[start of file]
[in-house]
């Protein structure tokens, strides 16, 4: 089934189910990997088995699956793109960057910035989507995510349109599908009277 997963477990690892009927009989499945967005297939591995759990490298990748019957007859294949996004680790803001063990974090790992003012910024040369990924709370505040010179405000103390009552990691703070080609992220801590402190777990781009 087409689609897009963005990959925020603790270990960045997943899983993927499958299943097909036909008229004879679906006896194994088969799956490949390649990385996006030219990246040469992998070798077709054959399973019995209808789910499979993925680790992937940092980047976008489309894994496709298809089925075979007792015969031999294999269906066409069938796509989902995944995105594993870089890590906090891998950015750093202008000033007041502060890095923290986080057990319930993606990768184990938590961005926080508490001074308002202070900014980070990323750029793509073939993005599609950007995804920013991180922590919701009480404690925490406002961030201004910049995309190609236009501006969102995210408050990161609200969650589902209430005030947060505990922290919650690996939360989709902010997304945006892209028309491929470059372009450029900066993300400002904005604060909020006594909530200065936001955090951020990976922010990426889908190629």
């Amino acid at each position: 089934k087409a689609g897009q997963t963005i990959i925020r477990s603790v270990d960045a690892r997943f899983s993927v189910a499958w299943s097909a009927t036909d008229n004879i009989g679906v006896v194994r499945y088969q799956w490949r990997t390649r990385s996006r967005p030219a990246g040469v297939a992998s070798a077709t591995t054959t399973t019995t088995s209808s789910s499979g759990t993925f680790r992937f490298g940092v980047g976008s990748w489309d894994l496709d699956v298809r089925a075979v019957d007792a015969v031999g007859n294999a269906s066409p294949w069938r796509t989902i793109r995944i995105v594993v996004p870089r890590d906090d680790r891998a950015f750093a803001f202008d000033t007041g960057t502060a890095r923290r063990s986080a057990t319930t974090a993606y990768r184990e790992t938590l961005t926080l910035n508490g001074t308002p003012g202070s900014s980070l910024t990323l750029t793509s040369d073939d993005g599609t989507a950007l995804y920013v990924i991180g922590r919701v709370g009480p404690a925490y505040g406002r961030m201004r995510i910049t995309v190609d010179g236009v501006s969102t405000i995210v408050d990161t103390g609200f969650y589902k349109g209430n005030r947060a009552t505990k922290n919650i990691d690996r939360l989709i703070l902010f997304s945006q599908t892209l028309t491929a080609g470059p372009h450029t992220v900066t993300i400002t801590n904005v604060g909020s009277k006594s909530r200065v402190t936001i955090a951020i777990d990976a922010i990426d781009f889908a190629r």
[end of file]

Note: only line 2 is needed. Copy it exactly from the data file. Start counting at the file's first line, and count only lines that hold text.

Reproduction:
């Protein structure tokens, strides 16, 4: 089934189910990997088995699956793109960057910035989507995510349109599908009277 997963477990690892009927009989499945967005297939591995759990490298990748019957007859294949996004680790803001063990974090790992003012910024040369990924709370505040010179405000103390009552990691703070080609992220801590402190777990781009 087409689609897009963005990959925020603790270990960045997943899983993927499958299943097909036909008229004879679906006896194994088969799956490949390649990385996006030219990246040469992998070798077709054959399973019995209808789910499979993925680790992937940092980047976008489309894994496709298809089925075979007792015969031999294999269906066409069938796509989902995944995105594993870089890590906090891998950015750093202008000033007041502060890095923290986080057990319930993606990768184990938590961005926080508490001074308002202070900014980070990323750029793509073939993005599609950007995804920013991180922590919701009480404690925490406002961030201004910049995309190609236009501006969102995210408050990161609200969650589902209430005030947060505990922290919650690996939360989709902010997304945006892209028309491929470059372009450029900066993300400002904005604060909020006594909530200065936001955090951020990976922010990426889908190629």